Nancy Okail is the President of 4AChange, a newly founded organization focusing on accountability on the global level. Okail started 4AChange during her appointment in 2020 as a visiting scholar at the Center for Development, Democracy, and the Rule of Law at Stanford University. Okail has over 20 years of experience working on issues of democracy, rule of law, human rights, governance, and security in the Middle East and North Africa region with recognized expertise on Egypt. She previously served as the executive director of the Tahrir Institute for Middle East Policy (TIMEP) from its foundation in 2013 until 2019. Okail also previously served as the director of Freedom House’s Egypt program. She has also worked with the Egyptian government as a senior evaluation officer of foreign aid and managed programs for several international organizations. Okail was one of the 43 nongovernmental organization workers convicted and sentenced to prison in a widely publicized 2012 case for allegedly using foreign funds to foment unrest in Egypt. She holds a Ph.D. from the University of Sussex in the UK; her doctoral research focused on the power relations of foreign aid.
Robert Springborg is one of the world’s most prominent experts on Egypt. He is an adjunct professor of International Studies at Simon Fraser University and a non-resident research fellow of the Italian Institute of International Affairs. Until October 2013, he was Professor of National Security Affairs at the Naval Postgraduate School and Program Manager for the Middle East for the Center for Civil-Military Relations. He is the author of numerous books on Egypt, including Political Economies of the Middle East and North Africa (Polity Press, 2020), Egypt (Polity Press, 2018), Family, Power and Politics in Egypt (University of Pennsylvania Press, 1982), Mubarak’s Egypt: Fragmentation of the Political Order (Westview, 1989), and several other works on Middle Eastern politics and economies. His next book is The Political Economy of Education in the Arab World (Lynne Rienner, 2021), which he edited alongside Hicham Alaoui and which comes out in March of this year. He has worked as a consultant on Middle East governance and politics for USAID, the U.S. State Department, the UNDP, and various UK government departments.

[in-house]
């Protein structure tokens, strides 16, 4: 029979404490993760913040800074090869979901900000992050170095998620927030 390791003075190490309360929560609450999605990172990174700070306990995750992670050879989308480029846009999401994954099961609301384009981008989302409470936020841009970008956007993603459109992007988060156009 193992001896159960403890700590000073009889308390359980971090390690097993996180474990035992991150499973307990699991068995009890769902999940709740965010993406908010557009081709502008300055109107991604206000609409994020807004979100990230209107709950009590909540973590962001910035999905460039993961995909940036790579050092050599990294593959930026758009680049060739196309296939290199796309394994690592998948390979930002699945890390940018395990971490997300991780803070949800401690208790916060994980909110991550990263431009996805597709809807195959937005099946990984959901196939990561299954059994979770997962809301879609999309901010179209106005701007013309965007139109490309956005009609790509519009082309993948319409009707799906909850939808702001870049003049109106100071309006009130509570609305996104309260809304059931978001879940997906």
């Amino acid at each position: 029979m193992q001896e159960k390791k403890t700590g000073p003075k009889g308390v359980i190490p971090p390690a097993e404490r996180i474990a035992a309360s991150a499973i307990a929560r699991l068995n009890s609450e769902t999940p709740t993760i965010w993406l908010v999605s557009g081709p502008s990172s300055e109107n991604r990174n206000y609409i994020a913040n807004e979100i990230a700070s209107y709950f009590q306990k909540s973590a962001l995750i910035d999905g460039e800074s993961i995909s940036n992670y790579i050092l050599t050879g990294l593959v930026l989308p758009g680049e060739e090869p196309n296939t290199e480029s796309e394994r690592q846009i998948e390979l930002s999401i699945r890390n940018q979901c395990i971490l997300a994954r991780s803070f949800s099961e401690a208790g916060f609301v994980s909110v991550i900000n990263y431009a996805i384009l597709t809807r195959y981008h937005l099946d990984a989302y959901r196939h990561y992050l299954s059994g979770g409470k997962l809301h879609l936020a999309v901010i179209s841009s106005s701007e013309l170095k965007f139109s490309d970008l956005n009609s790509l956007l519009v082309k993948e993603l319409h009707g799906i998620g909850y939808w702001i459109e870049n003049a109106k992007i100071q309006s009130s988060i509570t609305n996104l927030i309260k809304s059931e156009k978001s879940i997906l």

Amy Hawthorne (moderator) is POMED’s Deputy Director for Research and an expert on Middle East politics and U.S. policy. Before joining POMED five years ago, Ms. Hawthorne was a senior fellow at the Atlantic Council’s Rafik Hariri Center for the Middle East and Egypt Coordinator at the Department of State during the Arab Uprisings. Her previous positions include executive director of the Hollings Center for International Dialogue, fellow at the Carnegie Endowment for International Peace, and senior program officer for the Middle East at the International Foundation for Electoral Systems. Amy studied at Yale University and the University of Michigan and has lived and traveled extensively in the Arab world and Turkey.
Photo Credit: Courtney Radsch on Flickr